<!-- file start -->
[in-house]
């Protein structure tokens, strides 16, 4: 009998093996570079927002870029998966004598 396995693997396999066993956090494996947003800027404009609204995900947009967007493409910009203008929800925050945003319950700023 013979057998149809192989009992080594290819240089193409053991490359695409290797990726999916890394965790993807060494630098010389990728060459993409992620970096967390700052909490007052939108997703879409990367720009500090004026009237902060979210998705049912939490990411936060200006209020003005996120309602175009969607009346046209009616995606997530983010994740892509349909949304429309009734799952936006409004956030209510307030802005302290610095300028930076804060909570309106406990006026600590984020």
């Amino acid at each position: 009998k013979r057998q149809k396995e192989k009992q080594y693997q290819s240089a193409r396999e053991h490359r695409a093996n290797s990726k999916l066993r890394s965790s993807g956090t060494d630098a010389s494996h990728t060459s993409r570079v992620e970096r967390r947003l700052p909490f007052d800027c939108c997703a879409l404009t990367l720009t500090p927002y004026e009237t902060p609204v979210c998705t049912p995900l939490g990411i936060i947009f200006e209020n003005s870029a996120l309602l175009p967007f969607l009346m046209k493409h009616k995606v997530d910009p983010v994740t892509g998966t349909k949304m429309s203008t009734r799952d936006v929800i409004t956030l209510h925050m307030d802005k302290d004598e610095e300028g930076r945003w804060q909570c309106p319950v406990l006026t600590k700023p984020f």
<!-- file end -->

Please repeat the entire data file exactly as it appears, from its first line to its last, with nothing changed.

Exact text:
[in-house]
């Protein structure tokens, strides 16, 4: 009998093996570079927002870029998966004598 396995693997396999066993956090494996947003800027404009609204995900947009967007493409910009203008929800925050945003319950700023 013979057998149809192989009992080594290819240089193409053991490359695409290797990726999916890394965790993807060494630098010389990728060459993409992620970096967390700052909490007052939108997703879409990367720009500090004026009237902060979210998705049912939490990411936060200006209020003005996120309602175009969607009346046209009616995606997530983010994740892509349909949304429309009734799952936006409004956030209510307030802005302290610095300028930076804060909570309106406990006026600590984020």
């Amino acid at each position: 009998k013979r057998q149809k396995e192989k009992q080594y693997q290819s240089a193409r396999e053991h490359r695409a093996n290797s990726k999916l066993r890394s965790s993807g956090t060494d630098a010389s494996h990728t060459s993409r570079v992620e970096r967390r947003l700052p909490f007052d800027c939108c997703a879409l404009t990367l720009t500090p927002y004026e009237t902060p609204v979210c998705t049912p995900l939490g990411i936060i947009f200006e209020n003005s870029a996120l309602l175009p967007f969607l009346m046209k493409h009616k995606v997530d910009p983010v994740t892509g998966t349909k949304m429309s203008t009734r799952d936006v929800i409004t956030l209510h925050m307030d802005k302290d004598e610095e300028g930076r945003w804060q909570c309106p319950v406990l006026t600590k700023p984020f």